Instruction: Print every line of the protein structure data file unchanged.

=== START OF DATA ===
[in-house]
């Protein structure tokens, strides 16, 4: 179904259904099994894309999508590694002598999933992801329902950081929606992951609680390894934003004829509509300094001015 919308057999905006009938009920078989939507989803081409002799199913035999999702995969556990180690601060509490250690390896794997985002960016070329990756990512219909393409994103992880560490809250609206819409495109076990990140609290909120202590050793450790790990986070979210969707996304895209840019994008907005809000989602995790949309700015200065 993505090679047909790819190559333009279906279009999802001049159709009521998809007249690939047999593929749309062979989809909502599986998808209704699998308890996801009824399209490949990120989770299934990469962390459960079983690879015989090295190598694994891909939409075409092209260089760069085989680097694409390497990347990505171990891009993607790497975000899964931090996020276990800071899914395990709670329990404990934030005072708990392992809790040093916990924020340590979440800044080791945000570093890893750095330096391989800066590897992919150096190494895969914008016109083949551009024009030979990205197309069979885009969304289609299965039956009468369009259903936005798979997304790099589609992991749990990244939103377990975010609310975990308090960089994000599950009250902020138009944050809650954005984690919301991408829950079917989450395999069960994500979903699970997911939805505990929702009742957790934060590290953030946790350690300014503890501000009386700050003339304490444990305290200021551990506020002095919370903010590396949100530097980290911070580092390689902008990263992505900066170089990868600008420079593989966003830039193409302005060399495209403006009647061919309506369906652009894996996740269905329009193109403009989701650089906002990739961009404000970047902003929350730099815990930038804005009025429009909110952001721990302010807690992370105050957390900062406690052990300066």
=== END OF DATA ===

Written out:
[in-house]
């Protein structure tokens, strides 16, 4: 179904259904099994894309999508590694002598999933992801329902950081929606992951609680390894934003004829509509300094001015 919308057999905006009938009920078989939507989803081409002799199913035999999702995969556990180690601060509490250690390896794997985002960016070329990756990512219909393409994103992880560490809250609206819409495109076990990140609290909120202590050793450790790990986070979210969707996304895209840019994008907005809000989602995790949309700015200065 993505090679047909790819190559333009279906279009999802001049159709009521998809007249690939047999593929749309062979989809909502599986998808209704699998308890996801009824399209490949990120989770299934990469962390459960079983690879015989090295190598694994891909939409075409092209260089760069085989680097694409390497990347990505171990891009993607790497975000899964931090996020276990800071899914395990709670329990404990934030005072708990392992809790040093916990924020340590979440800044080791945000570093890893750095330096391989800066590897992919150096190494895969914008016109083949551009024009030979990205197309069979885009969304289609299965039956009468369009259903936005798979997304790099589609992991749990990244939103377990975010609310975990308090960089994000599950009250902020138009944050809650954005984690919301991408829950079917989450395999069960994500979903699970997911939805505990929702009742957790934060590290953030946790350690300014503890501000009386700050003339304490444990305290200021551990506020002095919370903010590396949100530097980290911070580092390689902008990263992505900066170089990868600008420079593989966003830039193409302005060399495209403006009647061919309506369906652009894996996740269905329009193109403009989701650089906002990739961009404000970047902003929350730099815990930038804005009025429009909110952001721990302010807690992370105050957390900062406690052990300066």